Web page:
Barry Cofield is ready to "lay it on the line" for his teammates as they prepare for the final seven games of the season.
This past week, the Washington Redskins activated Cofield from the reserved/injured (IR) designated for return list after the ninth-year nose tackle suffered a high ankle sprain in the Redskins' season opener against the Houston Texans.
After working with the trainers to recover from an ankle and lingering groin injury through the first ten weeks of the season, Cofield said Wednesday he is ready for his return.
"A lot of rehab – rehabbing two different injures – and it's been tough," Cofield said. "But I'm very excited to be back, very excited to be back."
Since joining the Redskins as an unrestricted free agent in 2011, Cofield hadn't missed a snap, let alone a game. Starting all 49 regular season games and one playoff game, he's become a mainstay along the Washington defensive line.
After missing significant time for the first time in his career, Cofield said he was given a chance to watch the game of football from a different point of view and further his education in the game.
"It's definitely a unique perspective," he said. "It's been very unique being able to watch from like a bird's eye view, watch the game from upstairs, and I learned a lot."
One thing that he learned is that Washington top-10 defense yardage-wise isn't a mistake. Along with observing, he's also been telling his defensive comrades that they're "close" to becoming the unit they strive to be.
"We just need to make big plays here and there, and literally one play a game can really turn the momentum and change the tide," Cofield said. "So the biggest thing I've imparted on the guys is just that we're close. We're close."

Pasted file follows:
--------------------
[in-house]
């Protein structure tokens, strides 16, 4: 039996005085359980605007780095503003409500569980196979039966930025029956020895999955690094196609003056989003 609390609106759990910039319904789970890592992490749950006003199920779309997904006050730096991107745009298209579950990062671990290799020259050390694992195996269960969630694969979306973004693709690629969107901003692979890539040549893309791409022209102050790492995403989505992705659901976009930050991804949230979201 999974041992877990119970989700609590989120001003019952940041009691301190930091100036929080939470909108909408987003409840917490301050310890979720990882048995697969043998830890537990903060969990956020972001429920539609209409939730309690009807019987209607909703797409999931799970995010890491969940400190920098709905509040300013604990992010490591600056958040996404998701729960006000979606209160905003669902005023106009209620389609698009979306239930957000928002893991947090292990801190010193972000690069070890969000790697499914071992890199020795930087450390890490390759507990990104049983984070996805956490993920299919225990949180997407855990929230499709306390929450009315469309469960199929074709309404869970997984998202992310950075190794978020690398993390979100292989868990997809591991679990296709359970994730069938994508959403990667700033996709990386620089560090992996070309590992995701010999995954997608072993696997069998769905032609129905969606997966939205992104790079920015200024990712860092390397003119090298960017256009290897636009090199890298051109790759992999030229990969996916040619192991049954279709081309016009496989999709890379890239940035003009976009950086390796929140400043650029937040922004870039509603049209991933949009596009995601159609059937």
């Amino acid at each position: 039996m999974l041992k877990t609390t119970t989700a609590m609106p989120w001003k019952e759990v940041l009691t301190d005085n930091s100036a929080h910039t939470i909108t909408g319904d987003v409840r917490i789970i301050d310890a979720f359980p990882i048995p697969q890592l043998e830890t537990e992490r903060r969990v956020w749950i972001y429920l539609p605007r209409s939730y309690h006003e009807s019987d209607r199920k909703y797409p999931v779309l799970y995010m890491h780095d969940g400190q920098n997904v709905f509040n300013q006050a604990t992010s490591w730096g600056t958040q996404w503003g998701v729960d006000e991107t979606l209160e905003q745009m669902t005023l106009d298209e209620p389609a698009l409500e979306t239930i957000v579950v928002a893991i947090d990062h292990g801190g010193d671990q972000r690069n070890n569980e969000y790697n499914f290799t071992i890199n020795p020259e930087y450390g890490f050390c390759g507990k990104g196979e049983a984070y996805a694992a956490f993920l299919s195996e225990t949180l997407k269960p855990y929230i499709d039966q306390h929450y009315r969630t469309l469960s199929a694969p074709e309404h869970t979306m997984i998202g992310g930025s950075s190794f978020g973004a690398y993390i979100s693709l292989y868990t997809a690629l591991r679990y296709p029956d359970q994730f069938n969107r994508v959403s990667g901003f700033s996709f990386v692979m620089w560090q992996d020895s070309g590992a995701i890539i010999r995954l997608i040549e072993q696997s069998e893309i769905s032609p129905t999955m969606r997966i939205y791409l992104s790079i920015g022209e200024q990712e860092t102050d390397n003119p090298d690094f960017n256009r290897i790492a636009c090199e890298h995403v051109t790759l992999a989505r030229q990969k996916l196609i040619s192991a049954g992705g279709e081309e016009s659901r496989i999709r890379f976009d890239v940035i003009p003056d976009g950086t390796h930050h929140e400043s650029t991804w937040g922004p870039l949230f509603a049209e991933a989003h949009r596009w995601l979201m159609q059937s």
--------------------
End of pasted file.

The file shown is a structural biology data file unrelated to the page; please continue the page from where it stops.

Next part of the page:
His teammates, however, believe that Cofield is just what they need to close the gap and get over the hump.
Outside linebacker Ryan Kerrigan thinks that Cofield's return should free up the edge rushers and allow them to get after opposing quarterbacks and make plays.
"He's been a key piece of the defense the past four years and getting him back is good for everybody," Kerrigan said. "Especially the guys – linebackers Keenan and Perry [Riley Jr.] – he does a good job keeping those guys clean."
Fellow defensive lineman Kedric Golston feels that adding Cofield to the mix will only make the defense stronger and give the offense just one more weapon they need to consider before the snap.
"He's a guy that's extremely active in there," Golston said. "So to get him back is going to take some of the pressure off the whole defensive line, outside linebackers, because somebody has to account for him just you have to account for the rest of our rushers."
In Cofield's absence, Chris Baker stepped in at nose tackle while Jarvis Jenkins filled in at defensive end. While Cofield recovered from his injuries, Baker collected 23 tackles over nine games.
After seeing how well the other players stepped up, head coach Jay Gruden wants to utilize the depth Washington has along the defensive line by creating a rotation that will keep guys fresh throughout the game.
"It's a good, strong rotation," he said. "Big, physical guys up front, which you want and you want a lot of them and we now have a lot of them. He'll just be in a rotation with Chris, Jarvis and all those guys up front."
Working in the trenches for the past three seasons in Washington, Cofield has been a menace. Recording 94 tackles (48 solo) with eight sacks and 15 passes defensed, he's a player with a motor that just won't stop.
Returning just as the Redskins prepare for what they hope will be a memorable seven-game stretch to end the season, Cofield said he just wants to do his job and contribute to the success they hope to have.
"Hopefully I can come back, just a free agent off the streets and someone that's just going to come in, lay it on the line, just play as hard as possible and hopefully help us get over that hump," he said. "But it's going to take a collective effort, and after the bye week, I think we're ready."